A woman recently left Uber’s fleet to join Shuddle, an “Uber for kids,” because peak driving (and money-making) time happens between 3 p.m. and 5 p.m., instead of Friday and Saturday nights. “She felt unsafe as a female because she was driving drunk men home from the bar,” said Shuddle’s director of community engagement and growth, Rachel Kim. One of the great things about ride sharing apps–Uber included–is that they promise flexible hours. Uber, worshiper of free-market capitalism, relies on supply and demand for its pricing, and would never operate any other way. But it might consider providing a financial safety net for those who don’t want to chauffeur drunk men.
This is an easy one. Drivers will feel safer and more welcome if they have a network. Lyft has a very simple mentorship program through which applicants get matched with a nearby mentor. Once matched, the two go on a “Welcome Ride,” which includes an inspection and a practice ride. The newb can ask any questions she might have. Uber can do Lyft one better: Offer an ongoing mentorship program. This would add an extra layer–in addition to an emergency call line–of potential protection during emergency scenarios.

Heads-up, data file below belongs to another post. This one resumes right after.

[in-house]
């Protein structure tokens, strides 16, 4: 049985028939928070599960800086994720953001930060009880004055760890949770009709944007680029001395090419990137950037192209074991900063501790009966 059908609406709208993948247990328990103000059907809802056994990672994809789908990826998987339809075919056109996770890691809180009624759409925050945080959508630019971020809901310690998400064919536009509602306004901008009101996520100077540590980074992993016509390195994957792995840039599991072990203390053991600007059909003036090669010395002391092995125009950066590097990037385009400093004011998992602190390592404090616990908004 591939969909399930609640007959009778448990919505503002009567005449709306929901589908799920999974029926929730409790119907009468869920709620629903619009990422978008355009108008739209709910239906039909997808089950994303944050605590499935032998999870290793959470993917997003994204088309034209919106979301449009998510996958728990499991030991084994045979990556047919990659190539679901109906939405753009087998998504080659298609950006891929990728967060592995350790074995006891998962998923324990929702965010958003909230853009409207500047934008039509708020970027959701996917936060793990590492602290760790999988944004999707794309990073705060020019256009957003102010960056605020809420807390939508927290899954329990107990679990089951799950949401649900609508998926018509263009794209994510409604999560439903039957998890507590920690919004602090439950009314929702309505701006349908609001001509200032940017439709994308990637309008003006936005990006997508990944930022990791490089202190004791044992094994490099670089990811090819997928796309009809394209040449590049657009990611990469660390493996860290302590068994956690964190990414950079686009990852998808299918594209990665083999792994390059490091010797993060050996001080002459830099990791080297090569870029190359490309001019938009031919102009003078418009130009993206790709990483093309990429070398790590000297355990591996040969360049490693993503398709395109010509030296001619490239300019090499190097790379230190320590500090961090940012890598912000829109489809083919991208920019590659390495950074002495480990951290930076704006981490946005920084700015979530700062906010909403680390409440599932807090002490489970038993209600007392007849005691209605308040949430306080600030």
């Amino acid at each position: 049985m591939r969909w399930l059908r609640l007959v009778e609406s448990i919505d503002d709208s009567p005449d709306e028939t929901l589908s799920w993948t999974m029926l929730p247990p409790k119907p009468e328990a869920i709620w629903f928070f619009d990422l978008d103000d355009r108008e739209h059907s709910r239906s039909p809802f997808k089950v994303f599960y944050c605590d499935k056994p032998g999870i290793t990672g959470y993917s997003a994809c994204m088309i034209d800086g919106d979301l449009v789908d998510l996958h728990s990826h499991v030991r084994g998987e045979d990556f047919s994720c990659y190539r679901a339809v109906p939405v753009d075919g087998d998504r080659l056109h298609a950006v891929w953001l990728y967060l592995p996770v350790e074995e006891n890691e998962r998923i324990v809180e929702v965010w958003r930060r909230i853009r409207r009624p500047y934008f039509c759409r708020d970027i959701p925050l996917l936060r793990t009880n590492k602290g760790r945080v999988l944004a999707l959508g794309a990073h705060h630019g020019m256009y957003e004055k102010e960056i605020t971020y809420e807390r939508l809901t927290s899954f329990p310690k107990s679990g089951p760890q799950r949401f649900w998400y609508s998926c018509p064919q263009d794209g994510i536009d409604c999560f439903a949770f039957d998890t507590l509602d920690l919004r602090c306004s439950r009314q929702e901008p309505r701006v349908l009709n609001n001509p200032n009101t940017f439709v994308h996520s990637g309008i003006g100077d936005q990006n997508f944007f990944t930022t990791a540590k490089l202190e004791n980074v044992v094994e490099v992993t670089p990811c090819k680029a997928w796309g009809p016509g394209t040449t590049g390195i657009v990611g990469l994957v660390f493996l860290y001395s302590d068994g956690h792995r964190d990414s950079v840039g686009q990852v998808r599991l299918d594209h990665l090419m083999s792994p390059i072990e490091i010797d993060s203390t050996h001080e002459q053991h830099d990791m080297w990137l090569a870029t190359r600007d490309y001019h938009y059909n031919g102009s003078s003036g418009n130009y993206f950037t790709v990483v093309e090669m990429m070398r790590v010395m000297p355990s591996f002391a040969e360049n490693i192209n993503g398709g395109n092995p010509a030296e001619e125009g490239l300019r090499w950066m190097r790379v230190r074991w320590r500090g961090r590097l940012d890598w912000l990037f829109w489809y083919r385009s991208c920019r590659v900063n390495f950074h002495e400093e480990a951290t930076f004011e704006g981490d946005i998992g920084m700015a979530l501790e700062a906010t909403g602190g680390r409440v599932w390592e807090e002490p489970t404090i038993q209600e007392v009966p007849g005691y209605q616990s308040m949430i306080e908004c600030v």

People these days want to work for a company with a sense of community. Both Shuddle and Lyft have attracted drivers, men and women alike, with meetups. Uber, again, could do even better, because, as Bloomberg’s Katie Benner pointed out, “Uber refuses to make its drivers actual employees, and those drivers can always go to a competitor that offers a better deal.” Maybe it should consider providing more than a magazine–like actual benefits.
A half dozen people from various organizations we spoke with agree that, if Uber is serious about attracting women, it would have to change from the inside out. And if its previous behavior is any indication, Uber isn’t about to do that.